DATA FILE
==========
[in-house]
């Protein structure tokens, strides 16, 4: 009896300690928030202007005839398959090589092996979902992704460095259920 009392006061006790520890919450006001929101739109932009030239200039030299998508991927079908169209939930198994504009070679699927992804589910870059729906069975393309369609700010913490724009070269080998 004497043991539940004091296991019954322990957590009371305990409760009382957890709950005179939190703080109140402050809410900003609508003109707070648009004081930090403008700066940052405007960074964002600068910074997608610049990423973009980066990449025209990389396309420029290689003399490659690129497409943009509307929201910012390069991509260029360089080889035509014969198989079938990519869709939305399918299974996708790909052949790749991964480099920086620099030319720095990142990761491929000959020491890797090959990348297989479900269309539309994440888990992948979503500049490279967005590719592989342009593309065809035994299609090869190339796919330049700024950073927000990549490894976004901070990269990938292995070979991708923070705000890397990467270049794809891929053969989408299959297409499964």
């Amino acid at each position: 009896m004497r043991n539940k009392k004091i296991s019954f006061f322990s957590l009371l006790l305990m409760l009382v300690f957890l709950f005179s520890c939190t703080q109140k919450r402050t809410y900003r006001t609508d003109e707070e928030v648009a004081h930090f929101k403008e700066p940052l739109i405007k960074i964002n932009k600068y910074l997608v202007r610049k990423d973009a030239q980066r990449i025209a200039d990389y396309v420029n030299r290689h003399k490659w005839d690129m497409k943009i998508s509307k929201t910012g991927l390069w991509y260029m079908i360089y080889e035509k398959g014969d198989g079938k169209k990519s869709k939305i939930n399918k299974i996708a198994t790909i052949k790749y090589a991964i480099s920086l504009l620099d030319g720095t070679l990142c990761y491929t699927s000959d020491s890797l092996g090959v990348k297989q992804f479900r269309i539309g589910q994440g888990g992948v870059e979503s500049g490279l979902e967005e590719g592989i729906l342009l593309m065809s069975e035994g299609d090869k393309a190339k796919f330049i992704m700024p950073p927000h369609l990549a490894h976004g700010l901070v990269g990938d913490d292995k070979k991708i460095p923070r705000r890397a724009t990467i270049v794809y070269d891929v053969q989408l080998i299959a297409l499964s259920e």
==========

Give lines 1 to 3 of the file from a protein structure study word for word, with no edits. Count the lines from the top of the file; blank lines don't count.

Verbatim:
[in-house]
């Protein structure tokens, strides 16, 4: 009896300690928030202007005839398959090589092996979902992704460095259920 009392006061006790520890919450006001929101739109932009030239200039030299998508991927079908169209939930198994504009070679699927992804589910870059729906069975393309369609700010913490724009070269080998 004497043991539940004091296991019954322990957590009371305990409760009382957890709950005179939190703080109140402050809410900003609508003109707070648009004081930090403008700066940052405007960074964002600068910074997608610049990423973009980066990449025209990389396309420029290689003399490659690129497409943009509307929201910012390069991509260029360089080889035509014969198989079938990519869709939305399918299974996708790909052949790749991964480099920086620099030319720095990142990761491929000959020491890797090959990348297989479900269309539309994440888990992948979503500049490279967005590719592989342009593309065809035994299609090869190339796919330049700024950073927000990549490894976004901070990269990938292995070979991708923070705000890397990467270049794809891929053969989408299959297409499964």
């Amino acid at each position: 009896m004497r043991n539940k009392k004091i296991s019954f006061f322990s957590l009371l006790l305990m409760l009382v300690f957890l709950f005179s520890c939190t703080q109140k919450r402050t809410y900003r006001t609508d003109e707070e928030v648009a004081h930090f929101k403008e700066p940052l739109i405007k960074i964002n932009k600068y910074l997608v202007r610049k990423d973009a030239q980066r990449i025209a200039d990389y396309v420029n030299r290689h003399k490659w005839d690129m497409k943009i998508s509307k929201t910012g991927l390069w991509y260029m079908i360089y080889e035509k398959g014969d198989g079938k169209k990519s869709k939305i939930n399918k299974i996708a198994t790909i052949k790749y090589a991964i480099s920086l504009l620099d030319g720095t070679l990142c990761y491929t699927s000959d020491s890797l092996g090959v990348k297989q992804f479900r269309i539309g589910q994440g888990g992948v870059e979503s500049g490279l979902e967005e590719g592989i729906l342009l593309m065809s069975e035994g299609d090869k393309a190339k796919f330049i992704m700024p950073p927000h369609l990549a490894h976004g700010l901070v990269g990938d913490d292995k070979k991708i460095p923070r705000r890397a724009t990467i270049v794809y070269d891929v053969q989408l080998i299959a297409l499964s259920e």